Firstly, their website was down and a new website is now up. You are being encouraged to renew your membership as the database was lost when the website went down. Go here to renew your membership: https://www.eataw.eu/
Secondly, their call for papers has been extended to February 7th. The theme is THE RESIDENCE OF WRITING SUPPORT (AND RELATED RESEARCH). Visit their conference site for details: https://www.eataw.eu/
Dr. Joseph Essid, Writing Center Director, University of Richmond posts student essays about how the COVID-19 pandemic changed their lives on his Spider Ghost Town blog.
Students of Joe’s class undergraduate Writing Consultants training class “describe the hopes and trauma of what has probably been the most unsettling event in our scholastic lives. There’s a lot of good advice there for writings centers, as well as a record of a semester badly interrupted and a world changed.”
Our Board met recently to talk about whether we should cancel or postpone the conference or whether we should try to hold an online conference. After a long and serious deliberation, the EWCA Board has made the difficult decision to postpone the Conference 2020 due to the coronavirus pandemic. The date of the conference is too close, and we still cannot assure that it can go forward. Also, it is difficult to have a synchronous online conference as participants and members are from all over the world.
We feel very sorry, and we are also sad. We’ve been very much looking forward to welcoming all of you to Graz and to create a space for our community to come together, to talk, to discuss and to celebrate.
We are planning on holding the conference in Graz in 2022. We considered holding the conference in 2021, but with everything so up in the air, it is not possible to predict whether everyone concerned would be in a position to travel by summer 2021. We intend to keep the same topic as was announced for the 2020 conference, so everybody who already had an abstract accepted is welcome to join us and to deliver their presentations, workshops or roundtables in 2022, exact dates to be confirmed. Others who were unable to submit for various reasons will have the chance to answer a call for papers that will be forthcoming by the end of 2021.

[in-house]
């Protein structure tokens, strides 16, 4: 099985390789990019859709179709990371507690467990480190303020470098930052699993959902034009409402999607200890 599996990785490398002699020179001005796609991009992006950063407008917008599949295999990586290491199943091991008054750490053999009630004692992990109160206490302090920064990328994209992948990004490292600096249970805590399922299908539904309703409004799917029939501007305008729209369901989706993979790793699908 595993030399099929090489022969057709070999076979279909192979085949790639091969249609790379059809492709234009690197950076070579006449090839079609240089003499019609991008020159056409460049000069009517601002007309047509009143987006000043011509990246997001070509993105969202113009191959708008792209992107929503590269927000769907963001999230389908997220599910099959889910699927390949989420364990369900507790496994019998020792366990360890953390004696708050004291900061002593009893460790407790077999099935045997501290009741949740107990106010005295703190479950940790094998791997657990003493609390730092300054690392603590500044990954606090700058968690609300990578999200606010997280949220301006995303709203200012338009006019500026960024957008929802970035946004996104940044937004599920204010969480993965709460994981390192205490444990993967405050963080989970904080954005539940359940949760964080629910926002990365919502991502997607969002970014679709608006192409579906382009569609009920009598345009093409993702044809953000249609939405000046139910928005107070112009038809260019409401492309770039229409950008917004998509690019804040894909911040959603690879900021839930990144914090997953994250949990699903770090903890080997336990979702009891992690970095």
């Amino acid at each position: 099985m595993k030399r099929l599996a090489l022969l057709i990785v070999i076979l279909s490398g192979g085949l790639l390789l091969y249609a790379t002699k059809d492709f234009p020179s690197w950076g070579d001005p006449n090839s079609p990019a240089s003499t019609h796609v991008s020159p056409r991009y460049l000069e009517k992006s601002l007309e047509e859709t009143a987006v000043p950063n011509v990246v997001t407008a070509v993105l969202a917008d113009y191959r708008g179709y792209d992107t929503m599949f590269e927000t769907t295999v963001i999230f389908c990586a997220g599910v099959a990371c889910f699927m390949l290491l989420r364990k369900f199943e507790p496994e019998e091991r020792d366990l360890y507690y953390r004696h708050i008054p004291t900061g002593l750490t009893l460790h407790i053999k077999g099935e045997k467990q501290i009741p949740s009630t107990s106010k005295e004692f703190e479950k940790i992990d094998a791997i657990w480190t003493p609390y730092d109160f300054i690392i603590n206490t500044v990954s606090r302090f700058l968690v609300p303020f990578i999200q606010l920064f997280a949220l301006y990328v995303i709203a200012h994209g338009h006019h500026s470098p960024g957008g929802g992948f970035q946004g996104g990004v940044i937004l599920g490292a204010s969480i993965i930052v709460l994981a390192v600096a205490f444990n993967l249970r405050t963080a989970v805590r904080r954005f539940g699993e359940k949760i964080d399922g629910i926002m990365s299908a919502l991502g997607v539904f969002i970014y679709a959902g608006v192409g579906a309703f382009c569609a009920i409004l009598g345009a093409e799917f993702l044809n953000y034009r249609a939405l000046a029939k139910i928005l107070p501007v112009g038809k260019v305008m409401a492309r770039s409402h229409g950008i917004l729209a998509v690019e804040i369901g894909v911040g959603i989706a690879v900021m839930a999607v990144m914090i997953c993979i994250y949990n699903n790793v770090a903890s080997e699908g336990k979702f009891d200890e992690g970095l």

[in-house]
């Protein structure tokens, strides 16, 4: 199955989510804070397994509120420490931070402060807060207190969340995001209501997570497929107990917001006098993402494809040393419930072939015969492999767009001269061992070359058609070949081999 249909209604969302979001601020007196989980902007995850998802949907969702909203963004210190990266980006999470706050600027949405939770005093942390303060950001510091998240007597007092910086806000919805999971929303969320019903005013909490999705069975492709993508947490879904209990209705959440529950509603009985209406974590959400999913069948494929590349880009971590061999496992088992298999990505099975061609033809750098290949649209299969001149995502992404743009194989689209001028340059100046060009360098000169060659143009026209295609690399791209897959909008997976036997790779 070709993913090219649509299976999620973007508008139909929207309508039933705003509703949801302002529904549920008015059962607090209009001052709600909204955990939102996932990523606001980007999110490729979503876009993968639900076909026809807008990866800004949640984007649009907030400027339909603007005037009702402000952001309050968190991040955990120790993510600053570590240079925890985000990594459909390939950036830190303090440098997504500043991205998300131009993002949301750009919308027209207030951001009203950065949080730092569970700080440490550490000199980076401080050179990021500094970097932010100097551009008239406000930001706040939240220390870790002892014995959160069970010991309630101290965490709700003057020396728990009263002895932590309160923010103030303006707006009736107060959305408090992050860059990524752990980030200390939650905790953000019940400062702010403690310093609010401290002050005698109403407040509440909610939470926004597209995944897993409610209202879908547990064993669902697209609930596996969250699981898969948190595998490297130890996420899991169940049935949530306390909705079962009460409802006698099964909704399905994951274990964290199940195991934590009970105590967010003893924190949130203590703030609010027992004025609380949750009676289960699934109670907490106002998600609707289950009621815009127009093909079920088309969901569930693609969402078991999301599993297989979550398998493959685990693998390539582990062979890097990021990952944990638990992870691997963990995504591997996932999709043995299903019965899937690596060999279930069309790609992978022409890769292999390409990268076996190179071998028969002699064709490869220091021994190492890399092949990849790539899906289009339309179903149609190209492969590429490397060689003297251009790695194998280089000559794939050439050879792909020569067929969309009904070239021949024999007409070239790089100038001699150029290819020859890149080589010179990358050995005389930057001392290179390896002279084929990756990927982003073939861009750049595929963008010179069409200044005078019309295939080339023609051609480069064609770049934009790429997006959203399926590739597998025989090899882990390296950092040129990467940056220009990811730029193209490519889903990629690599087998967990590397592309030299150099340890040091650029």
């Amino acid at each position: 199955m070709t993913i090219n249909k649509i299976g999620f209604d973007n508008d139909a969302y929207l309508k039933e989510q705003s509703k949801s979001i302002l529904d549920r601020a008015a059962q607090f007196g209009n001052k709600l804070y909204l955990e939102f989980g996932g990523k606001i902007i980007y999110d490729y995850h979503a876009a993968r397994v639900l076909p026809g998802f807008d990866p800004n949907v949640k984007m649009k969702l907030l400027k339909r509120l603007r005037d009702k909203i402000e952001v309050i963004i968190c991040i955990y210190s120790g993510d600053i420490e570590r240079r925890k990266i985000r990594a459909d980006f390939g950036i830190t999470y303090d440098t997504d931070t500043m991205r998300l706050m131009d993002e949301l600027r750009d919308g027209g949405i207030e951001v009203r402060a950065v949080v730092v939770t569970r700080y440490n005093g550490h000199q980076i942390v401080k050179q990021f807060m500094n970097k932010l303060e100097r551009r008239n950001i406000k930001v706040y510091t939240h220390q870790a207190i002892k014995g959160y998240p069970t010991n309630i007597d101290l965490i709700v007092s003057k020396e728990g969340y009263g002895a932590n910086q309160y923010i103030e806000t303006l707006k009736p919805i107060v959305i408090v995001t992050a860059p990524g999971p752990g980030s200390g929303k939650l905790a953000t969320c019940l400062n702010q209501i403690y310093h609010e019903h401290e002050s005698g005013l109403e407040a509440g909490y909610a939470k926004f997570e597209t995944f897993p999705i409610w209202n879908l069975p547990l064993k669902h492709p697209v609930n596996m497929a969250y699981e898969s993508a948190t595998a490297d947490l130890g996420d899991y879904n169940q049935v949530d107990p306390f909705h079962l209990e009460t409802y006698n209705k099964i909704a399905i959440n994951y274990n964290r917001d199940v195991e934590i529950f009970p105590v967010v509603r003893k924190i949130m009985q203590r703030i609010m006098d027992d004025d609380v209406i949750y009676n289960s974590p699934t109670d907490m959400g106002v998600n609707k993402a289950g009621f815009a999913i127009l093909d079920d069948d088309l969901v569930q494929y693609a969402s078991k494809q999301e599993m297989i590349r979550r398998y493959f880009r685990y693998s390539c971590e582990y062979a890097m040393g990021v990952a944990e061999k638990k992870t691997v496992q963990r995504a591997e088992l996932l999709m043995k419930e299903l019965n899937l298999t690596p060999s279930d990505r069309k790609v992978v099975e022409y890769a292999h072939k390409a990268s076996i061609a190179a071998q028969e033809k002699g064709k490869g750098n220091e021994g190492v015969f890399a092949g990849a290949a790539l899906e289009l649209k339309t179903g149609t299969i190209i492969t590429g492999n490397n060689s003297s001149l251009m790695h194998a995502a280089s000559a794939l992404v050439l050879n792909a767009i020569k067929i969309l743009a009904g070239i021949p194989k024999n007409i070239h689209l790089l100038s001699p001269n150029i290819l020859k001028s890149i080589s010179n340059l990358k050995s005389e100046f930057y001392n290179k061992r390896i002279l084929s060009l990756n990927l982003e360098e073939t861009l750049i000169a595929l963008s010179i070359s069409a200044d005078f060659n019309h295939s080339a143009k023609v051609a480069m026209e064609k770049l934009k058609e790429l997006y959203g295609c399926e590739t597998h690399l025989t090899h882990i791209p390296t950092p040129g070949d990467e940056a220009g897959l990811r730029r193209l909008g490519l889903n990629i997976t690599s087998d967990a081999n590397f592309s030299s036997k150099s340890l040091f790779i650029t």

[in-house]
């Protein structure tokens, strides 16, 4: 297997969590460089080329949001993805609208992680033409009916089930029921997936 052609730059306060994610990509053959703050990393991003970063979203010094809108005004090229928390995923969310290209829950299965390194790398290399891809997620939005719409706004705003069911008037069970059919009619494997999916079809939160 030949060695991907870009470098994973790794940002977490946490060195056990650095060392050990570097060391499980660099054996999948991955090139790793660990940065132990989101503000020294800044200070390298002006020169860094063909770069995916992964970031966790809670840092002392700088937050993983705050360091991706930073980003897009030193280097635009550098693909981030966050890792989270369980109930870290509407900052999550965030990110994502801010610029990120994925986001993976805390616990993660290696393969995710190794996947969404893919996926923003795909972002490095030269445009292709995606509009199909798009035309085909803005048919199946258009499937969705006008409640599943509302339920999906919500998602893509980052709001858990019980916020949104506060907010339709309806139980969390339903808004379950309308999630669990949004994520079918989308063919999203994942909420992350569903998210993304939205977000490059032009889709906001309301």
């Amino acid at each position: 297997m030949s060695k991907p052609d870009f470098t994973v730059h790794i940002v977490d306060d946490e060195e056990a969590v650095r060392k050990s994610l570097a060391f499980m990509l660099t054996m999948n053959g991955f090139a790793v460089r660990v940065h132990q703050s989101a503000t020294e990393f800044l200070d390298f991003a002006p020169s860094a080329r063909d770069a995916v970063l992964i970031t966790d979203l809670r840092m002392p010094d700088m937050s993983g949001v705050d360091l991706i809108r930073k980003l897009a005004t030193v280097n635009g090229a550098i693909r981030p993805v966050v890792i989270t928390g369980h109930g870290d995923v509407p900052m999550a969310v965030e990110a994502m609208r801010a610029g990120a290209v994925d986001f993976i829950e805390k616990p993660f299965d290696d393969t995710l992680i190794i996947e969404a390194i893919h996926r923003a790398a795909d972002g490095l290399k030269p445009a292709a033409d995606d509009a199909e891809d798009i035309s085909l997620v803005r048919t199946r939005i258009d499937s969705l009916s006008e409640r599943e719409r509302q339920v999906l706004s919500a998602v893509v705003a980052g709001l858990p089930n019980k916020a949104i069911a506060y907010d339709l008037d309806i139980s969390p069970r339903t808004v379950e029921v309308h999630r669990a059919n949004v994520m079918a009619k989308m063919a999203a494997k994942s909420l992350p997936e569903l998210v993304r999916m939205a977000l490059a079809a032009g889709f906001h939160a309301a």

How to keep in touch?
We are a community of practice, and our community is very international. I fondly remember all the beautiful conferences and meeting people from all over the world. Meeting friends and sharing our knowledge, ideas and questions.
We have not met for a long time, so we are thinking about how we can keep in touch until we meet again.
We have the listserv, and we will soon open a new the Facebook group and we have our blog https://www.ewcacircular.eu/. These are our digital instruments for keeping in touch.
We would like to invite everybody to present their writing center and to tell us a bit about your writing center and the challenges you are facing during the coronavirus pandemic. Please write a text for our blog, videos and pictures are also welcome to hand in. We will publish you story on our blog.
Finally, the postponement of the conference poses another issue that we would like to address in this announcement. As you all may know, the election of the board traditionally happens every two years at the EWCA Conference. However, because we have not met since 2016 at the conference in Łodz, our Board and our Chair have are already been in office for four years . As we are unable to hold elections for the EWCA Board and EWCA Chair until 2022, we decided to work without a Chair, working as a unit instead as an ad interim committee (Lawrence Cleary, Franziska Liebetanz and Doris Pany) and we are also thankful to have Elif Demirel and Annemieke Meijer with us.